As stated in the “BACKGROUND OF THE INVENTION,” the exhaust purification device is exposed to exhaust heat during engine operation, so that the device is greatly increased in temperature compared with the cold state. There is a great temperature gap between the mixing chamber 13 that is cooled by the outside air and the fin device 18 that is accommodated in the mixing chamber 13 and is therefore free from the cooling influence of the outside air. In result, due to a difference in thermal expansion between the mixing chamber 13 and the fin device 18, the fin device 18 constrained by the mixing chamber 13 in the outer circumferential edge is influenced by thermal stress.
Particularly in the present embodiment, the fin device 18 is disposed at the flange 13 a of the mixing chamber 13, which has large cooling area, and the temperature of the flange 13 a shifts to a lower temperature side. At the same time, since the DPF 15 is located upstream of the fin device 18, during forcible regeneration in which unburned fuel is fed to the DPF 15 to burn particulates, the fin device 18 situated downstream of the DPF 15 is applied with the heat of the DPF 15 raised in temperature. The temperature of the fin device 18 then shifts to a higher temperature side. These factors enlarge the temperature gap between the flange 13 a and the fin device 18, and increase concern that the fin device 18 may be damaged by thermal stress.
The inventors focused attention on the fact that a generation state of thermal stress of the fin device 18 changed according to the positions of the weld beads 32 in the outer circumferential edge of the base plate 22. According to the technology of Document 1, which is shown in FIG. 13, in order to firmly fix a fin device 101 to the flange 13 a of the exhaust passage, the weld beads 32 are arranged in positions corresponding to the spoke portions 24 securing a radial strength of the base plate 22. Thermal expansion of the fin device 101, which is caused by exhaust heat, takes place when the spoke portions 24 stretch in a radial direction with the fins 23 arranged in the circumferential direction. If the above-mentioned weld positions are employed, radially outer ends of the spoke portions 24 directly press the inner circumference of the ring-like step portion 31 of the flange 13 a. The spoke portions 24 then receives a reaction force, and stress is focused at the center of the base plate 22 through the spoke portions 24, which damages the fin device 101.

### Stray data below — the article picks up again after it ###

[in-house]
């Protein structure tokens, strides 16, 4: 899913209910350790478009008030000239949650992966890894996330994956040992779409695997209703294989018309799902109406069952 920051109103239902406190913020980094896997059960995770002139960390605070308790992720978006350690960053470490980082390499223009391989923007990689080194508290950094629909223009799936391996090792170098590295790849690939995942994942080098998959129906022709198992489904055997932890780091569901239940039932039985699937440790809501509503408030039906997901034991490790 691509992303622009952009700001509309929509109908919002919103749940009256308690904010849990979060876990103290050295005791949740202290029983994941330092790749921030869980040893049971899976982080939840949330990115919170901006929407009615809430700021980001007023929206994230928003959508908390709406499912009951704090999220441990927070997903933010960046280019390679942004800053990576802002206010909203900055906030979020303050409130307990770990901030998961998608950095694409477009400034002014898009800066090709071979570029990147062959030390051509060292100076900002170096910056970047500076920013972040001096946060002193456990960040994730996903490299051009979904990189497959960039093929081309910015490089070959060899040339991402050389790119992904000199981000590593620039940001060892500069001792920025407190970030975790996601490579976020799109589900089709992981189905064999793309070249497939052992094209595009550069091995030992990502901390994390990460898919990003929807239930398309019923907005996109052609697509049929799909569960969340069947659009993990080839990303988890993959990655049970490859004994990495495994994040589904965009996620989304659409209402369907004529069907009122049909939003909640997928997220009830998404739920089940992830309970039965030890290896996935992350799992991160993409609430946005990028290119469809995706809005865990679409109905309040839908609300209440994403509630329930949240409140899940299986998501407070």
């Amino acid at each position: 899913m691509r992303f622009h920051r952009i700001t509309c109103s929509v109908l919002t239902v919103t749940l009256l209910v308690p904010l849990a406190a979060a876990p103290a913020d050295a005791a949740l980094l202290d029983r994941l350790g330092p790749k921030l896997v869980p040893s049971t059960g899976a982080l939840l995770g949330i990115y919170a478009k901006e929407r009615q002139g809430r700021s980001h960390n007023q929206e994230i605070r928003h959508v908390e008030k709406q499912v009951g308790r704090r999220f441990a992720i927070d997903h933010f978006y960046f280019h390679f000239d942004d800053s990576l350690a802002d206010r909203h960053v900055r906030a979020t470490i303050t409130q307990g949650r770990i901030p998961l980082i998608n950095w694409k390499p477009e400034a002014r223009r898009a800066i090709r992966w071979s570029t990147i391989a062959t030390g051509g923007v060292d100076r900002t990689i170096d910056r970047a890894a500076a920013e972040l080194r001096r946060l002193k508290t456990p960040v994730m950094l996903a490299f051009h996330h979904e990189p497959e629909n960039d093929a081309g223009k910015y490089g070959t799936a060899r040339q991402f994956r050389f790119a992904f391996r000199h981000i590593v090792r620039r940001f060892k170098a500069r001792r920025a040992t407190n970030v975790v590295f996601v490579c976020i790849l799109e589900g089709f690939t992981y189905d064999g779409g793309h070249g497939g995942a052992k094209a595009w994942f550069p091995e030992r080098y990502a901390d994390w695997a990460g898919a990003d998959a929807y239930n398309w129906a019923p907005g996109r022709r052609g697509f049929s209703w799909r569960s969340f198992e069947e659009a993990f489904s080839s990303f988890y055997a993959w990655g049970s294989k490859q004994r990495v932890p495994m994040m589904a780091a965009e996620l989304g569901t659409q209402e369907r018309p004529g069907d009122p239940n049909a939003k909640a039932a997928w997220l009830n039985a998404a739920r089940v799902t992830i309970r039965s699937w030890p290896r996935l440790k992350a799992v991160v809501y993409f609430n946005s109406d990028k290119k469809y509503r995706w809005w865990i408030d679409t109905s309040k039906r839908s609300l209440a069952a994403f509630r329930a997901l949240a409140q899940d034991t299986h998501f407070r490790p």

In order to avoid such phenomenon, it is required to prevent the spoke portions 24 from directly pressing the inner circumference of the ring-like step portion 31 of the flange 13 a. To that end, in the present embodiment, the base plate is arranged so as to form the gap S between the outer circumferential edge of the rim portion 25 of the base plate 22 and the inner circumference of the ring-like step portion 31, and each of the weld beads 32 is arranged so as to connect the rim portion 25 of the fin device 18 to the ring-like step portion 31 of the flange 13 a in a substantially middle position between the respective two circumferentially adjacent spoke portions 24. Because of such a configuration, the rim portion 25 of the fin device 18 is fixed to the ring-like step portion 31 of the flange 13 a by the weld beads 32 in a farthest position from the spoke portions 24. The outer circumferential edge of the rim portion 25, except for where the weld beads 32 exist, is detached from the inner circumference of the ring-like step portion 31 with the gap provided therebetween.
When the spoke portions 24 stretch in the radial direction with the fins 23 due to exhaust heat, the rim portion 25 is pressed by the spoke portions 24 and bows in the outward direction within the gap S between the rim portion 25 and the ring-like step portion 31, to thereby absorb the thermal expansion of the spoke portions 24. This modifies the concentration of stress at the center of the base plate 22, which is applied by the spoke portions 24 that have received a reaction force, and prevents the fin device 18 from being damaged by the concentration of stress. Especially in the present embodiment, since each of the weld beads 32 is arranged in the substantially middle position between the respective two circumferentially adjacent spoke portions 24, the rim portion 25 easily bows and effectively absorbs the thermal expansion of the spoke portions 24 when the rim portion 25 is pressed by the spoke portions 24. It is then possible to reliably modify the concentration of stress at the center of the base plate 22.